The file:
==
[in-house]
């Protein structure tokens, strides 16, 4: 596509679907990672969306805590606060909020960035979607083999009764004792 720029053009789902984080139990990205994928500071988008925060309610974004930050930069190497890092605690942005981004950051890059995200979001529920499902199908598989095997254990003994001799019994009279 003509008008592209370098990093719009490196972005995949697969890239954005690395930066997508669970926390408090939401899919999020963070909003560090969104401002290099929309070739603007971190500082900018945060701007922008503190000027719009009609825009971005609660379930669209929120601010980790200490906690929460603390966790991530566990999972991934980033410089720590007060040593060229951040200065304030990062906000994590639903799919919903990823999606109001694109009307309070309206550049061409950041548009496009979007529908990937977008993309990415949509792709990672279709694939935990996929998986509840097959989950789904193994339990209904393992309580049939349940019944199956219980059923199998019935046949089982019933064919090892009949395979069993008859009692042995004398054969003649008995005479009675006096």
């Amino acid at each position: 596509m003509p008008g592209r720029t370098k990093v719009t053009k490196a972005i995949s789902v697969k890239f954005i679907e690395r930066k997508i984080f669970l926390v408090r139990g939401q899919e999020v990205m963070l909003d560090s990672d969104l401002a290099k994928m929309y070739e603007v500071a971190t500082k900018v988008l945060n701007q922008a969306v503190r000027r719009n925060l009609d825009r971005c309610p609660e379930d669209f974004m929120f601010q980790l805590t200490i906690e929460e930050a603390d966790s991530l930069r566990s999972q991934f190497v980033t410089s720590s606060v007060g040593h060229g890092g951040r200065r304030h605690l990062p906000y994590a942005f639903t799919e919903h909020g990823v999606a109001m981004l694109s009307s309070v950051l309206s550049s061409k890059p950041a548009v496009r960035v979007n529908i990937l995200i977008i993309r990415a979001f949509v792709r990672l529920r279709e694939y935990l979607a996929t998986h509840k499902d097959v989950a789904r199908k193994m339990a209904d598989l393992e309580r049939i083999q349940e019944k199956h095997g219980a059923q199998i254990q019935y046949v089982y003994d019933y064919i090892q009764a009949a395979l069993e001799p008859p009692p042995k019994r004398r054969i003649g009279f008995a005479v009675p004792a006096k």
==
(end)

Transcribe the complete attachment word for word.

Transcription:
[in-house]
């Protein structure tokens, strides 16, 4: 596509679907990672969306805590606060909020960035979607083999009764004792 720029053009789902984080139990990205994928500071988008925060309610974004930050930069190497890092605690942005981004950051890059995200979001529920499902199908598989095997254990003994001799019994009279 003509008008592209370098990093719009490196972005995949697969890239954005690395930066997508669970926390408090939401899919999020963070909003560090969104401002290099929309070739603007971190500082900018945060701007922008503190000027719009009609825009971005609660379930669209929120601010980790200490906690929460603390966790991530566990999972991934980033410089720590007060040593060229951040200065304030990062906000994590639903799919919903990823999606109001694109009307309070309206550049061409950041548009496009979007529908990937977008993309990415949509792709990672279709694939935990996929998986509840097959989950789904193994339990209904393992309580049939349940019944199956219980059923199998019935046949089982019933064919090892009949395979069993008859009692042995004398054969003649008995005479009675006096």
């Amino acid at each position: 596509m003509p008008g592209r720029t370098k990093v719009t053009k490196a972005i995949s789902v697969k890239f954005i679907e690395r930066k997508i984080f669970l926390v408090r139990g939401q899919e999020v990205m963070l909003d560090s990672d969104l401002a290099k994928m929309y070739e603007v500071a971190t500082k900018v988008l945060n701007q922008a969306v503190r000027r719009n925060l009609d825009r971005c309610p609660e379930d669209f974004m929120f601010q980790l805590t200490i906690e929460e930050a603390d966790s991530l930069r566990s999972q991934f190497v980033t410089s720590s606060v007060g040593h060229g890092g951040r200065r304030h605690l990062p906000y994590a942005f639903t799919e919903h909020g990823v999606a109001m981004l694109s009307s309070v950051l309206s550049s061409k890059p950041a548009v496009r960035v979007n529908i990937l995200i977008i993309r990415a979001f949509v792709r990672l529920r279709e694939y935990l979607a996929t998986h509840k499902d097959v989950a789904r199908k193994m339990a209904d598989l393992e309580r049939i083999q349940e019944k199956h095997g219980a059923q199998i254990q019935y046949v089982y003994d019933y064919i090892q009764a009949a395979l069993e001799p008859p009692p042995k019994r004398r054969i003649g009279f008995a005479v009675p004792a006096k």